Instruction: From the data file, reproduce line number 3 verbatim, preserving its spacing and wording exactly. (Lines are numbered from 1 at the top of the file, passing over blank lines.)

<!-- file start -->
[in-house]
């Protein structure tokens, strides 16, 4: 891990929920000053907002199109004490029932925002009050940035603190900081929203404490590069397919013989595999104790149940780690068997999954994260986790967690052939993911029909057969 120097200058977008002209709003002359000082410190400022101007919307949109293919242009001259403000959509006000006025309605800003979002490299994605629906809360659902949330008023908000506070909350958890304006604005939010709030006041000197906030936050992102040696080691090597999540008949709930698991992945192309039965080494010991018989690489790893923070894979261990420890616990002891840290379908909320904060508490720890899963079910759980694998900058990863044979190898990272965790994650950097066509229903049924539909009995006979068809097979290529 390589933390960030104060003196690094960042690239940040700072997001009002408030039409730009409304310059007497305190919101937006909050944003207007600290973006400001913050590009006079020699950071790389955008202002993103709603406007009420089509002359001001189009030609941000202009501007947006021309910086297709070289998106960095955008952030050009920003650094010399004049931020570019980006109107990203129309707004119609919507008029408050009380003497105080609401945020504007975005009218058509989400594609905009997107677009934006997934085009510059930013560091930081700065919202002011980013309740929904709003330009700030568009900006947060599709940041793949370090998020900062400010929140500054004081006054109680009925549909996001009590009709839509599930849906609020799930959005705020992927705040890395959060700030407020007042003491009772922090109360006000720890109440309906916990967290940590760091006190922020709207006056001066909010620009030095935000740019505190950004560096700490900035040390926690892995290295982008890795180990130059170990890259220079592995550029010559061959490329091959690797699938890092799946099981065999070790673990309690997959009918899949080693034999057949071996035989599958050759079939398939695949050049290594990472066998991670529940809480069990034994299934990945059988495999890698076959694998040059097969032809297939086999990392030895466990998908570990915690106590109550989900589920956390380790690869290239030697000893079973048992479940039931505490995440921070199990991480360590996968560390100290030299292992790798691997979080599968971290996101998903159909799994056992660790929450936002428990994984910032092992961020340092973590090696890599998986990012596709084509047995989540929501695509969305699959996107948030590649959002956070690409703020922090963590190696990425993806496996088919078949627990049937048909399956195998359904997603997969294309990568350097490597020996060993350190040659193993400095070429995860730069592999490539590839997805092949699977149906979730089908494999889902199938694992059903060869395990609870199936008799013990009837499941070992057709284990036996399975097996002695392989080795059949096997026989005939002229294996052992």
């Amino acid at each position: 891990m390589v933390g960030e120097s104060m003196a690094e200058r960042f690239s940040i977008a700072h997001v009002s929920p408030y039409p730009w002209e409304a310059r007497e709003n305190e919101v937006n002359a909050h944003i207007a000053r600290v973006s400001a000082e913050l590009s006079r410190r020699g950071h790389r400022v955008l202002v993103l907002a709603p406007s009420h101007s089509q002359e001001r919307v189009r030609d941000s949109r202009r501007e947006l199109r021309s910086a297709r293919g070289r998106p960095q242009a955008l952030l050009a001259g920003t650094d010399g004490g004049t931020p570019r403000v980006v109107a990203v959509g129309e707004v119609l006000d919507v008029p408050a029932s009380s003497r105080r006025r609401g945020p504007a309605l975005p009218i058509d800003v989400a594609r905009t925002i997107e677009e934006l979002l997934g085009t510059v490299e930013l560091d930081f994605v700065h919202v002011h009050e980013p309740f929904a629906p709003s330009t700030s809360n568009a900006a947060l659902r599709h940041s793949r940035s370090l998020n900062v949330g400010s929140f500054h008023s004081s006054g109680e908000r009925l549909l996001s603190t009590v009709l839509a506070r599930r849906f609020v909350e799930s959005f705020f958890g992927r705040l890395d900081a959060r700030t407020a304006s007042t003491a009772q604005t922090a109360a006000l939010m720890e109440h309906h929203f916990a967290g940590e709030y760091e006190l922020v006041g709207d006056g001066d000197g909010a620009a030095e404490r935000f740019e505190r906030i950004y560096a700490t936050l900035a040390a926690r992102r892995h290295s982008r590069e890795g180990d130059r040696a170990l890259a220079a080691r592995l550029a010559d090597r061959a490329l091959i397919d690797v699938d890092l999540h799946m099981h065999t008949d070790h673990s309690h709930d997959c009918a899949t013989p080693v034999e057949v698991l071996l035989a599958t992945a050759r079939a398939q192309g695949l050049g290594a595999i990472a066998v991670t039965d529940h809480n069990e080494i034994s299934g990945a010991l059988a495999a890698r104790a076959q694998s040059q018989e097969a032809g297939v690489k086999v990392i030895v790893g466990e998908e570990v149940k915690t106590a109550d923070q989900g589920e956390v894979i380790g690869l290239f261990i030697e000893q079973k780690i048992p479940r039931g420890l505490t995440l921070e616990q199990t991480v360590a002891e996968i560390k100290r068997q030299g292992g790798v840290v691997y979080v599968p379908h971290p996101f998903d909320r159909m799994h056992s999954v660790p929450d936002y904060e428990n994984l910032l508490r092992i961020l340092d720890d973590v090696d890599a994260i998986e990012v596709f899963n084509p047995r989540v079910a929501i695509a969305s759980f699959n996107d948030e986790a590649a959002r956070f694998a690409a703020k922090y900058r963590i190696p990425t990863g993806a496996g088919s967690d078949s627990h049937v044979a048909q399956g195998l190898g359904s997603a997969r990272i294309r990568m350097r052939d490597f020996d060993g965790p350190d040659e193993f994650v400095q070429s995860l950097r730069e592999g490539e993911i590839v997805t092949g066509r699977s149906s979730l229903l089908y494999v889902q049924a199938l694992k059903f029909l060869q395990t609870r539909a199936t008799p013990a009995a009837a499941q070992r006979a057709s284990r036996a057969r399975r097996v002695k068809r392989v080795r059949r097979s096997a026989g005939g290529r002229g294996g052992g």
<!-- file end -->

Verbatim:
């Amino acid at each position: 891990m390589v933390g960030e120097s104060m003196a690094e200058r960042f690239s940040i977008a700072h997001v009002s929920p408030y039409p730009w002209e409304a310059r007497e709003n305190e919101v937006n002359a909050h944003i207007a000053r600290v973006s400001a000082e913050l590009s006079r410190r020699g950071h790389r400022v955008l202002v993103l907002a709603p406007s009420h101007s089509q002359e001001r919307v189009r030609d941000s949109r202009r501007e947006l199109r021309s910086a297709r293919g070289r998106p960095q242009a955008l952030l050009a001259g920003t650094d010399g004490g004049t931020p570019r403000v980006v109107a990203v959509g129309e707004v119609l006000d919507v008029p408050a029932s009380s003497r105080r006025r609401g945020p504007a309605l975005p009218i058509d800003v989400a594609r905009t925002i997107e677009e934006l979002l997934g085009t510059v490299e930013l560091d930081f994605v700065h919202v002011h009050e980013p309740f929904a629906p709003s330009t700030s809360n568009a900006a947060l659902r599709h940041s793949r940035s370090l998020n900062v949330g400010s929140f500054h008023s004081s006054g109680e908000r009925l549909l996001s603190t009590v009709l839509a506070r599930r849906f609020v909350e799930s959005f705020f958890g992927r705040l890395d900081a959060r700030t407020a304006s007042t003491a009772q604005t922090a109360a006000l939010m720890e109440h309906h929203f916990a967290g940590e709030y760091e006190l922020v006041g709207d006056g001066d000197g909010a620009a030095e404490r935000f740019e505190r906030i950004y560096a700490t936050l900035a040390a926690r992102r892995h290295s982008r590069e890795g180990d130059r040696a170990l890259a220079a080691r592995l550029a010559d090597r061959a490329l091959i397919d690797v699938d890092l999540h799946m099981h065999t008949d070790h673990s309690h709930d997959c009918a899949t013989p080693v034999e057949v698991l071996l035989a599958t992945a050759r079939a398939q192309g695949l050049g290594a595999i990472a066998v991670t039965d529940h809480n069990e080494i034994s299934g990945a010991l059988a495999a890698r104790a076959q694998s040059q018989e097969a032809g297939v690489k086999v990392i030895v790893g466990e998908e570990v149940k915690t106590a109550d923070q989900g589920e956390v894979i380790g690869l290239f261990i030697e000893q079973k780690i048992p479940r039931g420890l505490t995440l921070e616990q199990t991480v360590a002891e996968i560390k100290r068997q030299g292992g790798v840290v691997y979080v599968p379908h971290p996101f998903d909320r159909m799994h056992s999954v660790p929450d936002y904060e428990n994984l910032l508490r092992i961020l340092d720890d973590v090696d890599a994260i998986e990012v596709f899963n084509p047995r989540v079910a929501i695509a969305s759980f699959n996107d948030e986790a590649a959002r956070f694998a690409a703020k922090y900058r963590i190696p990425t990863g993806a496996g088919s967690d078949s627990h049937v044979a048909q399956g195998l190898g359904s997603a997969r990272i294309r990568m350097r052939d490597f020996d060993g965790p350190d040659e193993f994650v400095q070429s995860l950097r730069e592999g490539e993911i590839v997805t092949g066509r699977s149906s979730l229903l089908y494999v889902q049924a199938l694992k059903f029909l060869q395990t609870r539909a199936t008799p013990a009995a009837a499941q070992r006979a057709s284990r036996a057969r399975r097996v002695k068809r392989v080795r059949r097979s096997a026989g005939g290529r002229g294996g052992g």